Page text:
Queen The Singles Collection Volume 4 – Final box set released today.
The final volume in the massively impressive retrospective four box set, Queen: The Singles Collection 4, has been released today.
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The closing chapter to the entire history of Queenâ€™s worldwide singles releases, Volume 4 tracks the bandâ€™s output through the latter years of 1989 to 1999.
The 13 CD singles housed in this set complete the project to rediscover every one of Queenâ€™s singles to have made the top 40 anywhere in the world, all replicated in faithful detail to their original form.
Together, the four volume set offers over 100 tracks chronicling Queenâ€™s extraordinary journey through the world-wide singles charts: from the very first single Keep Yourself Alive in 1973, to the very last single in 1999.
And what a spectacular journey Queen made: no less than 14 out of the 16 A-sides in this set achieved top 10 chart positions worldwide.
Added extras which are likely to be of particularly special interest are ‘Queen Talks’, (a collage of interview snippets from various band interviews randomly strung together for comical effect), live versions of Stone Cold Crazy recorded in London in 1974, and Rock In Rio Blues, a unique live concert recording from the ‘Rock In Rio’ festival in Brazil in 1985.
The ten years covered here, 1989-1999, follow an especially eventful period in the bandâ€™s history.
Queen began the period by delivering another No 1 album, â€˜The Miracleâ€™. It gave the band five UK chart singles of which the last to be released, the album title track which came in November 1989, opens this collection.
Now, living under the shadow of Freddieâ€™s increasingly failing health and other personal turmoils, times for the band were beginning to look increasingly uncertain.
Yet, Queen remarkably found the means to reinforce their band unity â€“ crediting the writing of all new songs to Queen rather than individual writers – and move forward to produce another strong album. By February 1991, under two years after the release of â€˜The Miracleâ€™, the band delivered their 14th and last band studio album made with Freddie, â€˜Innuendoâ€™.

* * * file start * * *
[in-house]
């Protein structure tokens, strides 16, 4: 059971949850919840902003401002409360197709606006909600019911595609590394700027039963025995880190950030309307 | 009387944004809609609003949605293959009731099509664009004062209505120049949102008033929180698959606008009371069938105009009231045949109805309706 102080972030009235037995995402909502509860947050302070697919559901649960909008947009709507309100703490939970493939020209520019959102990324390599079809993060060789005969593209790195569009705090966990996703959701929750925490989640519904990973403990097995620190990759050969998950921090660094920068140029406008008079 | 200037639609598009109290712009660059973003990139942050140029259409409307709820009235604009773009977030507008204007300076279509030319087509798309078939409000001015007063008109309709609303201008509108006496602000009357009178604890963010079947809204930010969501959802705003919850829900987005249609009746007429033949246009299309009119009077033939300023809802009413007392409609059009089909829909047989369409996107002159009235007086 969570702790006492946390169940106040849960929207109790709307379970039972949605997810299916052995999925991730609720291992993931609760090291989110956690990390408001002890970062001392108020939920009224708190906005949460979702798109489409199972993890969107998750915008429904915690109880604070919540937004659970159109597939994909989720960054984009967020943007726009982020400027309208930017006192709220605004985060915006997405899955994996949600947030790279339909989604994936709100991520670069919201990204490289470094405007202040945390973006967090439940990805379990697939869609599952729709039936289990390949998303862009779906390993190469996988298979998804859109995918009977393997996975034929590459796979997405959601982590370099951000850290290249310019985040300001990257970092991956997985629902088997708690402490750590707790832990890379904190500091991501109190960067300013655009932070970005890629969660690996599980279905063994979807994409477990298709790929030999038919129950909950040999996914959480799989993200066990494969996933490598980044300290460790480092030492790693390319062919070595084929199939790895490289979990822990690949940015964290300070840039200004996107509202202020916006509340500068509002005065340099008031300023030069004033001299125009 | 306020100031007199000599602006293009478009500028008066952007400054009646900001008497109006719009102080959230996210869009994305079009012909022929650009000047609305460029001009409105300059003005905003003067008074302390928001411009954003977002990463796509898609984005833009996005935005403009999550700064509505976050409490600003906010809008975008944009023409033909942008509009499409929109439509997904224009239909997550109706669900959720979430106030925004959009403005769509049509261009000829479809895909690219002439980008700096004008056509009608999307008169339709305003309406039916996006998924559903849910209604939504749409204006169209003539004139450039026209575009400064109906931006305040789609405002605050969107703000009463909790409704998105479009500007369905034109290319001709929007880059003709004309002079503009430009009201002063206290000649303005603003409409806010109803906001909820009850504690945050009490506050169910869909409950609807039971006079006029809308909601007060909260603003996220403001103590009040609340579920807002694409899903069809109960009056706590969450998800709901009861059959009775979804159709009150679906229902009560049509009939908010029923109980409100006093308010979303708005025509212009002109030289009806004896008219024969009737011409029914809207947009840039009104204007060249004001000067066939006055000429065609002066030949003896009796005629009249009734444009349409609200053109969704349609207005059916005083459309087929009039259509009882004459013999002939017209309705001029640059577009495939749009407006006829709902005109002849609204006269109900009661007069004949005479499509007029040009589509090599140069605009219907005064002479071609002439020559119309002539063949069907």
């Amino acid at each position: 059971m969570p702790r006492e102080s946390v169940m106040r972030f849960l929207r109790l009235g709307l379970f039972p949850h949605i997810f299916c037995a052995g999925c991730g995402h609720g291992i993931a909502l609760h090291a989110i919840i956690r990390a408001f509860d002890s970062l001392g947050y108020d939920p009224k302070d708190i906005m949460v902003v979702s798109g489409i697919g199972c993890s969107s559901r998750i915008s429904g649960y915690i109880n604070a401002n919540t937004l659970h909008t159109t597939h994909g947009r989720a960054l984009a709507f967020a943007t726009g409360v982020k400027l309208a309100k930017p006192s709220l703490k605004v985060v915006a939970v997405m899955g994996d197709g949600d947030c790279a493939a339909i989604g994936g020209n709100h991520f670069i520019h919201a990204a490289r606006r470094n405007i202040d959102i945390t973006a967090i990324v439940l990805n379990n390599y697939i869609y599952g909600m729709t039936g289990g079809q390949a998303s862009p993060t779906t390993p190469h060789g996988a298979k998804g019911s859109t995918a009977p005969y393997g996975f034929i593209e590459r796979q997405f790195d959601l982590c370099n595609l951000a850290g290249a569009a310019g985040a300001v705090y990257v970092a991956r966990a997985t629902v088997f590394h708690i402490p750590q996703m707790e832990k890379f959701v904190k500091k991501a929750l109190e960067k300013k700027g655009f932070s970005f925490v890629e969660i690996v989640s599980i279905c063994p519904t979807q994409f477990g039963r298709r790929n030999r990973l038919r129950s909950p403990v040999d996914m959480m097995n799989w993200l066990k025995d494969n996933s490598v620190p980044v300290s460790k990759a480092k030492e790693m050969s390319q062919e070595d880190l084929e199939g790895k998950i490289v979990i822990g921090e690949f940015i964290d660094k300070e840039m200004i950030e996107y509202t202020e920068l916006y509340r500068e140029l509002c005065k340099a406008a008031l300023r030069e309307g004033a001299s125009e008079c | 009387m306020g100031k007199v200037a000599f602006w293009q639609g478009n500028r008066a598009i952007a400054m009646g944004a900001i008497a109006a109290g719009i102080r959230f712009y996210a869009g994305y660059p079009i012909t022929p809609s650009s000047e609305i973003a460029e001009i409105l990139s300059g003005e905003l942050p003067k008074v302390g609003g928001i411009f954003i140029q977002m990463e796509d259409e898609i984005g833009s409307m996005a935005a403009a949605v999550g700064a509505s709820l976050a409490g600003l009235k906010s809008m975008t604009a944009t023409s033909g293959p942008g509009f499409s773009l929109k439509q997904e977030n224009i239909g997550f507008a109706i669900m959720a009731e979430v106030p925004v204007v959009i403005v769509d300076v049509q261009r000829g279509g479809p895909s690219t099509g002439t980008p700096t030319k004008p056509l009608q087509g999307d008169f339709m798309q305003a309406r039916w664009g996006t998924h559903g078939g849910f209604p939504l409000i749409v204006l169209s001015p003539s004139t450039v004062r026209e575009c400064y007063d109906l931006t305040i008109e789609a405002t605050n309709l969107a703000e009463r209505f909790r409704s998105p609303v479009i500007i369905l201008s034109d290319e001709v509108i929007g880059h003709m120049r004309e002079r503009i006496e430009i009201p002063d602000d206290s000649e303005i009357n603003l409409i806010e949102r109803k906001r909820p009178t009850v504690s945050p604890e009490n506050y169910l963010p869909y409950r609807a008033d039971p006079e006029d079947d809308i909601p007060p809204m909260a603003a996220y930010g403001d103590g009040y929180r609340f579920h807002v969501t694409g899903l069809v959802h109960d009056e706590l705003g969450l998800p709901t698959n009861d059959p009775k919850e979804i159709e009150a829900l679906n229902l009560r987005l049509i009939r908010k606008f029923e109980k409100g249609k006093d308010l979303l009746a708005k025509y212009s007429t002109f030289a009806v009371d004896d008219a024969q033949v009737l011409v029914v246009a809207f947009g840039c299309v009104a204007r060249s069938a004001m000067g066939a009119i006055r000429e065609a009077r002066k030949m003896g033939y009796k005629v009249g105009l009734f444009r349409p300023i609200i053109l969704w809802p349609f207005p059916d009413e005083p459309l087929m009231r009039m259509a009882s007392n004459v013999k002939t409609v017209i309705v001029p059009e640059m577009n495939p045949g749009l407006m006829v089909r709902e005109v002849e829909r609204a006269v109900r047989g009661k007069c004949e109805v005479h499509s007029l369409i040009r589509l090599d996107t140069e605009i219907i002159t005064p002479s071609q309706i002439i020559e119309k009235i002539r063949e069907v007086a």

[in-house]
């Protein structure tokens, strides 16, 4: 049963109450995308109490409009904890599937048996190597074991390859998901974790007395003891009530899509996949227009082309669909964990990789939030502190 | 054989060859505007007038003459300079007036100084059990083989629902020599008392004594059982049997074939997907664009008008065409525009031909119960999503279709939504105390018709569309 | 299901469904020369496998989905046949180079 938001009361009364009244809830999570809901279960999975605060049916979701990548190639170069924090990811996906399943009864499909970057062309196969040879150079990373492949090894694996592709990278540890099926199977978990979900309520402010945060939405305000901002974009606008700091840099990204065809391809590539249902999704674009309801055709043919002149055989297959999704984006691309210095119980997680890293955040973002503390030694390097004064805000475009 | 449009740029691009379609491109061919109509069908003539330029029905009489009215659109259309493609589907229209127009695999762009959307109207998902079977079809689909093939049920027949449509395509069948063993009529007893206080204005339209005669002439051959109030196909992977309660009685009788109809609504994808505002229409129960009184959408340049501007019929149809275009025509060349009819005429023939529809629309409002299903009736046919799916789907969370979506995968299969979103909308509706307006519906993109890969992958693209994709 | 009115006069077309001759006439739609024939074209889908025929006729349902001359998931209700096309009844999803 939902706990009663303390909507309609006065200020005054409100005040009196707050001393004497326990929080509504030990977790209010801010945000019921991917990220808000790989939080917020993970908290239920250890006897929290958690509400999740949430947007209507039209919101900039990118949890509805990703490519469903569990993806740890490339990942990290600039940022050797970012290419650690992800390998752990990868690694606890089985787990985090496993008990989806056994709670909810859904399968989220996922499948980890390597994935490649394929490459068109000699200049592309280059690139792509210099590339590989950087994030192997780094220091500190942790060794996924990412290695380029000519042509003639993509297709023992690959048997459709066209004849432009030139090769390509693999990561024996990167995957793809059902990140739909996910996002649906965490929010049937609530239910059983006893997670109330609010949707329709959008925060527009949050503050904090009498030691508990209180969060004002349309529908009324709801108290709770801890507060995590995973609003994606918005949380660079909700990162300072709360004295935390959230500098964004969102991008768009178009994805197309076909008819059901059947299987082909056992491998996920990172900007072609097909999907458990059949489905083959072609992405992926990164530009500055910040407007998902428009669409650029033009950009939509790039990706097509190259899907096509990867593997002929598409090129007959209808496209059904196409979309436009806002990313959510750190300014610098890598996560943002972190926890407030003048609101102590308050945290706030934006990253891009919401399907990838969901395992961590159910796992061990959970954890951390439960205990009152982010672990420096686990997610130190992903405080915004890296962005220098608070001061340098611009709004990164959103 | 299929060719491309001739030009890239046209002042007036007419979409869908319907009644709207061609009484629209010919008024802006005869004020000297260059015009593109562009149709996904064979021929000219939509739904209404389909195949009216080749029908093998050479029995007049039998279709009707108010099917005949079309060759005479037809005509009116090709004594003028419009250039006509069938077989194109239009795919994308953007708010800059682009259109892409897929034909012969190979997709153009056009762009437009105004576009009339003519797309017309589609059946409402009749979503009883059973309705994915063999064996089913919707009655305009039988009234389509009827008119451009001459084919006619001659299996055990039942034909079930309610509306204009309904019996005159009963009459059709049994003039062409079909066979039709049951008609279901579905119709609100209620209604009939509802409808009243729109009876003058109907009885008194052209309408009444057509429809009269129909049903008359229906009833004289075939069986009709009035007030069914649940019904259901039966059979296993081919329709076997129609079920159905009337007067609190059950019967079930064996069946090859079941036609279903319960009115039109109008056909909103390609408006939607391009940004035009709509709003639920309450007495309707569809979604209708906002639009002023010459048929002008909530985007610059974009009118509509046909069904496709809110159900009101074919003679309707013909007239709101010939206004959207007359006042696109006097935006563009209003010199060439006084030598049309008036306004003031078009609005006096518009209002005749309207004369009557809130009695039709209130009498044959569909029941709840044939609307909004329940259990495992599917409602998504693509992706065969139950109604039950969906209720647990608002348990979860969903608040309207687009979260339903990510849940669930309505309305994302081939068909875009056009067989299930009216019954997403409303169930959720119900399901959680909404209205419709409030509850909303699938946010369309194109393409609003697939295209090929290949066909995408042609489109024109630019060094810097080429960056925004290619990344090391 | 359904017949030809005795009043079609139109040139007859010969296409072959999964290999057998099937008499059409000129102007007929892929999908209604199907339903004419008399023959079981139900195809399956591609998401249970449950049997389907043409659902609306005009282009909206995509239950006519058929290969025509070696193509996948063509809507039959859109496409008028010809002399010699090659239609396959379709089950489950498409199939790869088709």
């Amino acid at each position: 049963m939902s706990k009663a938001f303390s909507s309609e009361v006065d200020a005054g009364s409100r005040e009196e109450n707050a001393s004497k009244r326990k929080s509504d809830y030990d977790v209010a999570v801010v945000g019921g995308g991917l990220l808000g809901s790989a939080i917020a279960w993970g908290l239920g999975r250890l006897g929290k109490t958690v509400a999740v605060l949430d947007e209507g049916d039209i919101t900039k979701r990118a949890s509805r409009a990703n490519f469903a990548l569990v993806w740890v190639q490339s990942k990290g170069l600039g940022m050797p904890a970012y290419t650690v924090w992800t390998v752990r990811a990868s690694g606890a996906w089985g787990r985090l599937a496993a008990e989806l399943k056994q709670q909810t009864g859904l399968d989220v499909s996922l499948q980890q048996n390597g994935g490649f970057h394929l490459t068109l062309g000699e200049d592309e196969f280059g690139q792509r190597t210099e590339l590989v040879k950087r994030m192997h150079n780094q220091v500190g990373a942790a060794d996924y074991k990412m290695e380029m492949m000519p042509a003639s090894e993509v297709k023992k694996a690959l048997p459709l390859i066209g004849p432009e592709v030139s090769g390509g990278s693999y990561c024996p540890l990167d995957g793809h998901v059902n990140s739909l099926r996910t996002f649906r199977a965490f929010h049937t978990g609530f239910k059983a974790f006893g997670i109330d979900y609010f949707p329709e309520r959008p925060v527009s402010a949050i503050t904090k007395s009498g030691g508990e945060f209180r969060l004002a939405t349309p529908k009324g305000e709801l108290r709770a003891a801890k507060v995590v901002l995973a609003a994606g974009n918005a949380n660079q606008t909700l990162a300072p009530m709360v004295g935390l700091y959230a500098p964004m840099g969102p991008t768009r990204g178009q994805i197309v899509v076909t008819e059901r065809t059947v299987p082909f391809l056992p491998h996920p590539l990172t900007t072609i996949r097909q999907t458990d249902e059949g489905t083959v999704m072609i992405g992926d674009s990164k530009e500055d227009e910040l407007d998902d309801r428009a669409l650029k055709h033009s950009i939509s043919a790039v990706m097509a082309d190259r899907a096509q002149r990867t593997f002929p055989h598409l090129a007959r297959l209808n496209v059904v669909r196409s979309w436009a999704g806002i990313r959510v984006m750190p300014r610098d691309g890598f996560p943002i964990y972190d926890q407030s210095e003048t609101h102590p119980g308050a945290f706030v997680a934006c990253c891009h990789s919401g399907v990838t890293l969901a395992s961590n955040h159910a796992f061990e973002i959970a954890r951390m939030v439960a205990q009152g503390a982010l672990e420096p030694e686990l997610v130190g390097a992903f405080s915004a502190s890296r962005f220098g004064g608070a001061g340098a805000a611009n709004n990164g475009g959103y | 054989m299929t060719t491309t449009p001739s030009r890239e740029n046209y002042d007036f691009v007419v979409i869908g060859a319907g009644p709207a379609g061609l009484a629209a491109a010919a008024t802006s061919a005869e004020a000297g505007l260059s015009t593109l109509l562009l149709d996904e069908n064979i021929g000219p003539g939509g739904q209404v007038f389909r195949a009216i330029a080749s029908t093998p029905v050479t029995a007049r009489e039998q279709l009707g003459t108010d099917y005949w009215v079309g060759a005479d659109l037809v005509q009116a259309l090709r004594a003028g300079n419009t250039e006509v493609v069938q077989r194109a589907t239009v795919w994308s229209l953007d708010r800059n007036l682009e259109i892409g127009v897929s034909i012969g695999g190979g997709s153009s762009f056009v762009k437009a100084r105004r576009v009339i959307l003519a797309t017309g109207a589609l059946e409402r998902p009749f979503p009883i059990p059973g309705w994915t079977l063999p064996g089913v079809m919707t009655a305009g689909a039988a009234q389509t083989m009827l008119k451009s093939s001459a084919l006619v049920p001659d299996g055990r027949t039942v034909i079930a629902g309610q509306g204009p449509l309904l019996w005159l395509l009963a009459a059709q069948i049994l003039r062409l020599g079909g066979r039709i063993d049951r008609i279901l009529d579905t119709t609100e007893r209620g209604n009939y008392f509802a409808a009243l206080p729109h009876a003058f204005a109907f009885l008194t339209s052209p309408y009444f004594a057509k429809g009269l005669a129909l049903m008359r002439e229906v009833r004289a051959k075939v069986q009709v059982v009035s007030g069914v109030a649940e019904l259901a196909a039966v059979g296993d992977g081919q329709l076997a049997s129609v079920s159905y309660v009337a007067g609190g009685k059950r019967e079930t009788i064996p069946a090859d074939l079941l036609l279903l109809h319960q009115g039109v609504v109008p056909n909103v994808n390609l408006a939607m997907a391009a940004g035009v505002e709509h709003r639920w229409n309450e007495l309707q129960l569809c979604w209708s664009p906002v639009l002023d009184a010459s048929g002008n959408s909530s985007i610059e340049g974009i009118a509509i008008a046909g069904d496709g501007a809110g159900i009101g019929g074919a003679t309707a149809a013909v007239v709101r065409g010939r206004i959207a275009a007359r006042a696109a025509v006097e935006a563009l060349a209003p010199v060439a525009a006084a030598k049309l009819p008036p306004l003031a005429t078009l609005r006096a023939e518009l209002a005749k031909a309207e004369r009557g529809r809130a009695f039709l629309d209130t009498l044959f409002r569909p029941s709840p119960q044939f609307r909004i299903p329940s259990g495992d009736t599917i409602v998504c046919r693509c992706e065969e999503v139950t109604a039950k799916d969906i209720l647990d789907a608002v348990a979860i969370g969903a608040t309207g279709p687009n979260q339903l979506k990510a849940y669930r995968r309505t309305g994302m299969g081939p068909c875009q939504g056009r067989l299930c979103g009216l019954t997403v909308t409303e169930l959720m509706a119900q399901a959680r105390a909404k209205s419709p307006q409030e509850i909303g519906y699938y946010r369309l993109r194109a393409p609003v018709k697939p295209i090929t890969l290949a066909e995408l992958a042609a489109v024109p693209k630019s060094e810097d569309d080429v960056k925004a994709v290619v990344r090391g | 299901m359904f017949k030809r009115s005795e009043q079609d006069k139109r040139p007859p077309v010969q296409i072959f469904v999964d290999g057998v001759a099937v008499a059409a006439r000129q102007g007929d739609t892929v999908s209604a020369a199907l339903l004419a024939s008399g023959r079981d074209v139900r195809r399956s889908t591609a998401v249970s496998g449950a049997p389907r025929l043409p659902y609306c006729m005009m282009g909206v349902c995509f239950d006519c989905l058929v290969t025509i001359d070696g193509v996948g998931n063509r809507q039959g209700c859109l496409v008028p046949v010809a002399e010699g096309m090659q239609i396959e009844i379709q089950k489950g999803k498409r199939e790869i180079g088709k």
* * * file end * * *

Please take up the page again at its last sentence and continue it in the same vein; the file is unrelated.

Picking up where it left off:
Freddieâ€™s health concerns had obviously spurred the band on to channel whatever time was left into one of their most creative and accomplished periods. Brian May said: â€œI think more than anything, â€˜Innuendoâ€™ shows evidence of the four of us consciously trying to use each other to the maximum and writing together.â€
The title track became the bandâ€™s first No.1 single since Under Pressure a decade earlier, and was a grandiose masterwork of to rival Bohemian Rhapsody. Four further singles from the album followed, including the deliciously high camp, Iâ€™m Going Slightly Mad, and a song that was to become the one most often played in memory to Freddie, The Show Must Go Onâ€, a song marked in history as the last released before Freddieâ€™s death.
â€œIn retrospect itâ€™s easy to view almost all the lyrics in light of Freddieâ€™s demise,â€ wrote Q journalist Neil Jeffries, â€œbut â€˜Innuendoâ€™ is anything but maudlin. It stands as the most complete and archetypal over-the-top Queen album perhaps since â€˜Night At The Operaâ€™ itself. And Freddie sings his heart out.â€
Freddie died later the same year, on November 24.
In his final days, Freddie, despite being very ill, had continued writing and recording whenever he could manage to do so. In the following four years after his passing, Brian, John and Roger set about reassembling the material that Freddie had left behind, some of it only fragments of uncompleted songs, but they would also complete the recordings of finished songs such as the painfully telling A Winterâ€™s Tale, the very last song Freddie wrote.